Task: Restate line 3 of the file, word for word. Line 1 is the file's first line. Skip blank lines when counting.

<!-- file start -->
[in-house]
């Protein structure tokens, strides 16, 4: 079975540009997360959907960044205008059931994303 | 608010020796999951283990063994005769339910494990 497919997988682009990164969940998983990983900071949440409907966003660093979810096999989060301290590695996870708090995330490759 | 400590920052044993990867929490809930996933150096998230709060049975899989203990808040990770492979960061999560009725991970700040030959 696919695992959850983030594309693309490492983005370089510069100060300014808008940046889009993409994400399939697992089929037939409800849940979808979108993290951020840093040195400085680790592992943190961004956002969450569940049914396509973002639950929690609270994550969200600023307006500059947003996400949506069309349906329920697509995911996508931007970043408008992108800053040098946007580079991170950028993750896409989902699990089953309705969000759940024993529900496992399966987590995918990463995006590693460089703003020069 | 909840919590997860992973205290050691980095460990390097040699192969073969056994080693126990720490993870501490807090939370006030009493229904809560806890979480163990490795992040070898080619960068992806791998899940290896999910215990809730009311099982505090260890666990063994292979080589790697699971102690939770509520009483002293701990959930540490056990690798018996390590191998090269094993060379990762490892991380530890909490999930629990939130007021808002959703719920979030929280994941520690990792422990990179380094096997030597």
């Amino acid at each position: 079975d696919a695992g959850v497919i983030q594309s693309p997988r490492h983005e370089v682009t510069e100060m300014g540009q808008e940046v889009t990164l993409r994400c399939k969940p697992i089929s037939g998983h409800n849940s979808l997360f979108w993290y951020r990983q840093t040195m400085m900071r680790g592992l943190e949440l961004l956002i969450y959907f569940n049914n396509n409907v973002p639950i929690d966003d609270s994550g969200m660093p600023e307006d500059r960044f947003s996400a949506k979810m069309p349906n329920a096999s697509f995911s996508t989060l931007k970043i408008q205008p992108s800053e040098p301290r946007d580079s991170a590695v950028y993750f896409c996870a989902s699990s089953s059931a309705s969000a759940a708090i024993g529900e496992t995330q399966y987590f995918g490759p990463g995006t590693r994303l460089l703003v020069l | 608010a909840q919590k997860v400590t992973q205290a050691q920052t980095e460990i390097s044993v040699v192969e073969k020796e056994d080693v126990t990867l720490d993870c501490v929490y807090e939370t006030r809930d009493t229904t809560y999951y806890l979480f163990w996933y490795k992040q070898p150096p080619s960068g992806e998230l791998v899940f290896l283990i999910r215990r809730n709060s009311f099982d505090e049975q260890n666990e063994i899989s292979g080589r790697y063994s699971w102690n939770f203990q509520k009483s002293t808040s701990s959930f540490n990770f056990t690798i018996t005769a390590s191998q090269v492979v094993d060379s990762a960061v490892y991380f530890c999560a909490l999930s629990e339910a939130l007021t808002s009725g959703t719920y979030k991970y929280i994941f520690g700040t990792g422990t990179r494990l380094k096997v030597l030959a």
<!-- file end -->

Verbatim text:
């Amino acid at each position: 079975d696919a695992g959850v497919i983030q594309s693309p997988r490492h983005e370089v682009t510069e100060m300014g540009q808008e940046v889009t990164l993409r994400c399939k969940p697992i089929s037939g998983h409800n849940s979808l997360f979108w993290y951020r990983q840093t040195m400085m900071r680790g592992l943190e949440l961004l956002i969450y959907f569940n049914n396509n409907v973002p639950i929690d966003d609270s994550g969200m660093p600023e307006d500059r960044f947003s996400a949506k979810m069309p349906n329920a096999s697509f995911s996508t989060l931007k970043i408008q205008p992108s800053e040098p301290r946007d580079s991170a590695v950028y993750f896409c996870a989902s699990s089953s059931a309705s969000a759940a708090i024993g529900e496992t995330q399966y987590f995918g490759p990463g995006t590693r994303l460089l703003v020069l | 608010a909840q919590k997860v400590t992973q205290a050691q920052t980095e460990i390097s044993v040699v192969e073969k020796e056994d080693v126990t990867l720490d993870c501490v929490y807090e939370t006030r809930d009493t229904t809560y999951y806890l979480f163990w996933y490795k992040q070898p150096p080619s960068g992806e998230l791998v899940f290896l283990i999910r215990r809730n709060s009311f099982d505090e049975q260890n666990e063994i899989s292979g080589r790697y063994s699971w102690n939770f203990q509520k009483s002293t808040s701990s959930f540490n990770f056990t690798i018996t005769a390590s191998q090269v492979v094993d060379s990762a960061v490892y991380f530890c999560a909490l999930s629990e339910a939130l007021t808002s009725g959703t719920y979030k991970y929280i994941f520690g700040t990792g422990t990179r494990l380094k096997v030597l030959a």